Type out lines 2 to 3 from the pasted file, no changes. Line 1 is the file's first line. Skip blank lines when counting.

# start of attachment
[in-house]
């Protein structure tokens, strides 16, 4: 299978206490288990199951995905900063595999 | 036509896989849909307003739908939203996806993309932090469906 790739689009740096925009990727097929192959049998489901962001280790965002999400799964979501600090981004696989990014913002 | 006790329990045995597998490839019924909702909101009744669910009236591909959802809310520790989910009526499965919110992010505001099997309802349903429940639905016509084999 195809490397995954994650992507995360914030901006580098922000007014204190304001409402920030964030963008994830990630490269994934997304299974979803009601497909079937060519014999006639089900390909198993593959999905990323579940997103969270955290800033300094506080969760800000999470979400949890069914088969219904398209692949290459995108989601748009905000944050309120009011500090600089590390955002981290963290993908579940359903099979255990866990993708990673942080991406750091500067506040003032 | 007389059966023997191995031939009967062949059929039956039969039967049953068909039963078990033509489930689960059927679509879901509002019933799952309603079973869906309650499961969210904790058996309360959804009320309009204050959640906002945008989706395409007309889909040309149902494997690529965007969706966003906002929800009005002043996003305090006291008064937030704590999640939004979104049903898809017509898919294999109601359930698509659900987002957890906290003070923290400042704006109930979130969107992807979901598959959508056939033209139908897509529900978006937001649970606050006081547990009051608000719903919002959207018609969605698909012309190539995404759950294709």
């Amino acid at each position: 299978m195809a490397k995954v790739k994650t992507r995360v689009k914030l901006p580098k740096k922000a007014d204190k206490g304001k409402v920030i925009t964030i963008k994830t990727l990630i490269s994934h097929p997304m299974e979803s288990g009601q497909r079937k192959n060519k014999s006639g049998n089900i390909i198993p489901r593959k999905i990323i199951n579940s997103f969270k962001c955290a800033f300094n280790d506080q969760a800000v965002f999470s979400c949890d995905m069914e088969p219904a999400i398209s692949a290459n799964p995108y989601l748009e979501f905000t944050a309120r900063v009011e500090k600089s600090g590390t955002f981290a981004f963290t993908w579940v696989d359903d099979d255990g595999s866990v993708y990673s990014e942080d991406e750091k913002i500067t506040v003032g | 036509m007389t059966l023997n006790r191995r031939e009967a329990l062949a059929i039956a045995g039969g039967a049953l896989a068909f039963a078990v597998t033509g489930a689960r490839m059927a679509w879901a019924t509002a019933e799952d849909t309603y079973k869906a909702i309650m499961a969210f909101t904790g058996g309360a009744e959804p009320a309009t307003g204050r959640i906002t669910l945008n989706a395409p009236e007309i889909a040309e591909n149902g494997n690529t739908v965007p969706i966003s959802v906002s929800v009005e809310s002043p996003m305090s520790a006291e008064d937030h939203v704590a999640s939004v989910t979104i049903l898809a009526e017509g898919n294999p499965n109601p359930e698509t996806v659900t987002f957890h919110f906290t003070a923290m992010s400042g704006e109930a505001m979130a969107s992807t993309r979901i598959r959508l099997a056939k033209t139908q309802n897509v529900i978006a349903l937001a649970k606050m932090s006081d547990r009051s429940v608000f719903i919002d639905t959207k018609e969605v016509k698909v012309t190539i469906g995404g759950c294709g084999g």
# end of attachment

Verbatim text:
């Protein structure tokens, strides 16, 4: 299978206490288990199951995905900063595999 | 036509896989849909307003739908939203996806993309932090469906 790739689009740096925009990727097929192959049998489901962001280790965002999400799964979501600090981004696989990014913002 | 006790329990045995597998490839019924909702909101009744669910009236591909959802809310520790989910009526499965919110992010505001099997309802349903429940639905016509084999 195809490397995954994650992507995360914030901006580098922000007014204190304001409402920030964030963008994830990630490269994934997304299974979803009601497909079937060519014999006639089900390909198993593959999905990323579940997103969270955290800033300094506080969760800000999470979400949890069914088969219904398209692949290459995108989601748009905000944050309120009011500090600089590390955002981290963290993908579940359903099979255990866990993708990673942080991406750091500067506040003032 | 007389059966023997191995031939009967062949059929039956039969039967049953068909039963078990033509489930689960059927679509879901509002019933799952309603079973869906309650499961969210904790058996309360959804009320309009204050959640906002945008989706395409007309889909040309149902494997690529965007969706966003906002929800009005002043996003305090006291008064937030704590999640939004979104049903898809017509898919294999109601359930698509659900987002957890906290003070923290400042704006109930979130969107992807979901598959959508056939033209139908897509529900978006937001649970606050006081547990009051608000719903919002959207018609969605698909012309190539995404759950294709």
């Amino acid at each position: 299978m195809a490397k995954v790739k994650t992507r995360v689009k914030l901006p580098k740096k922000a007014d204190k206490g304001k409402v920030i925009t964030i963008k994830t990727l990630i490269s994934h097929p997304m299974e979803s288990g009601q497909r079937k192959n060519k014999s006639g049998n089900i390909i198993p489901r593959k999905i990323i199951n579940s997103f969270k962001c955290a800033f300094n280790d506080q969760a800000v965002f999470s979400c949890d995905m069914e088969p219904a999400i398209s692949a290459n799964p995108y989601l748009e979501f905000t944050a309120r900063v009011e500090k600089s600090g590390t955002f981290a981004f963290t993908w579940v696989d359903d099979d255990g595999s866990v993708y990673s990014e942080d991406e750091k913002i500067t506040v003032g | 036509m007389t059966l023997n006790r191995r031939e009967a329990l062949a059929i039956a045995g039969g039967a049953l896989a068909f039963a078990v597998t033509g489930a689960r490839m059927a679509w879901a019924t509002a019933e799952d849909t309603y079973k869906a909702i309650m499961a969210f909101t904790g058996g309360a009744e959804p009320a309009t307003g204050r959640i906002t669910l945008n989706a395409p009236e007309i889909a040309e591909n149902g494997n690529t739908v965007p969706i966003s959802v906002s929800v009005e809310s002043p996003m305090s520790a006291e008064d937030h939203v704590a999640s939004v989910t979104i049903l898809a009526e017509g898919n294999p499965n109601p359930e698509t996806v659900t987002f957890h919110f906290t003070a923290m992010s400042g704006e109930a505001m979130a969107s992807t993309r979901i598959r959508l099997a056939k033209t139908q309802n897509v529900i978006a349903l937001a649970k606050m932090s006081d547990r009051s429940v608000f719903i919002d639905t959207k018609e969605v016509k698909v012309t190539i469906g995404g759950c294709g084999g």